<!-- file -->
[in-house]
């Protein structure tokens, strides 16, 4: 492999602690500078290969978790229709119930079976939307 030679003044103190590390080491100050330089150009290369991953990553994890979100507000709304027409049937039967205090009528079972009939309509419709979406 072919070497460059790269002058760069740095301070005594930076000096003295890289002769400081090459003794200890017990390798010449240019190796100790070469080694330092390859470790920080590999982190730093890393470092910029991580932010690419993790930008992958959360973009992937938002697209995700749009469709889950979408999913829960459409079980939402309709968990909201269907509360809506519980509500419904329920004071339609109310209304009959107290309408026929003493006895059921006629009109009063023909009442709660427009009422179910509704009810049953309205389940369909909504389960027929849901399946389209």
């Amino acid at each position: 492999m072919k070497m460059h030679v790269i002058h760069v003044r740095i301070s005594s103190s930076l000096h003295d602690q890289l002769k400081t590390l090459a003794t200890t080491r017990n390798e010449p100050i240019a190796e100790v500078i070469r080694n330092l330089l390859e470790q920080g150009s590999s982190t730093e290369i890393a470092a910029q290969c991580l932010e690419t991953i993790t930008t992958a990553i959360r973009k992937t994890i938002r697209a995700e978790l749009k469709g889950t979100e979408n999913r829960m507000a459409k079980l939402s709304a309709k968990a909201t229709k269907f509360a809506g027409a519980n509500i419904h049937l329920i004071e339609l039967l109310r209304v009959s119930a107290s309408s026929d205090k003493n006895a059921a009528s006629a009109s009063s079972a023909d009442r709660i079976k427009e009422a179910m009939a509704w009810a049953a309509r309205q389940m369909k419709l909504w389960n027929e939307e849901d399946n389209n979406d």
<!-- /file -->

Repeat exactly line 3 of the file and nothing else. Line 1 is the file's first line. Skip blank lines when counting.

């Amino acid at each position: 492999m072919k070497m460059h030679v790269i002058h760069v003044r740095i301070s005594s103190s930076l000096h003295d602690q890289l002769k400081t590390l090459a003794t200890t080491r017990n390798e010449p100050i240019a190796e100790v500078i070469r080694n330092l330089l390859e470790q920080g150009s590999s982190t730093e290369i890393a470092a910029q290969c991580l932010e690419t991953i993790t930008t992958a990553i959360r973009k992937t994890i938002r697209a995700e978790l749009k469709g889950t979100e979408n999913r829960m507000a459409k079980l939402s709304a309709k968990a909201t229709k269907f509360a809506g027409a519980n509500i419904h049937l329920i004071e339609l039967l109310r209304v009959s119930a107290s309408s026929d205090k003493n006895a059921a009528s006629a009109s009063s079972a023909d009442r709660i079976k427009e009422a179910m009939a509704w009810a049953a309509r309205q389940m369909k419709l909504w389960n027929e939307e849901d399946n389209n979406d």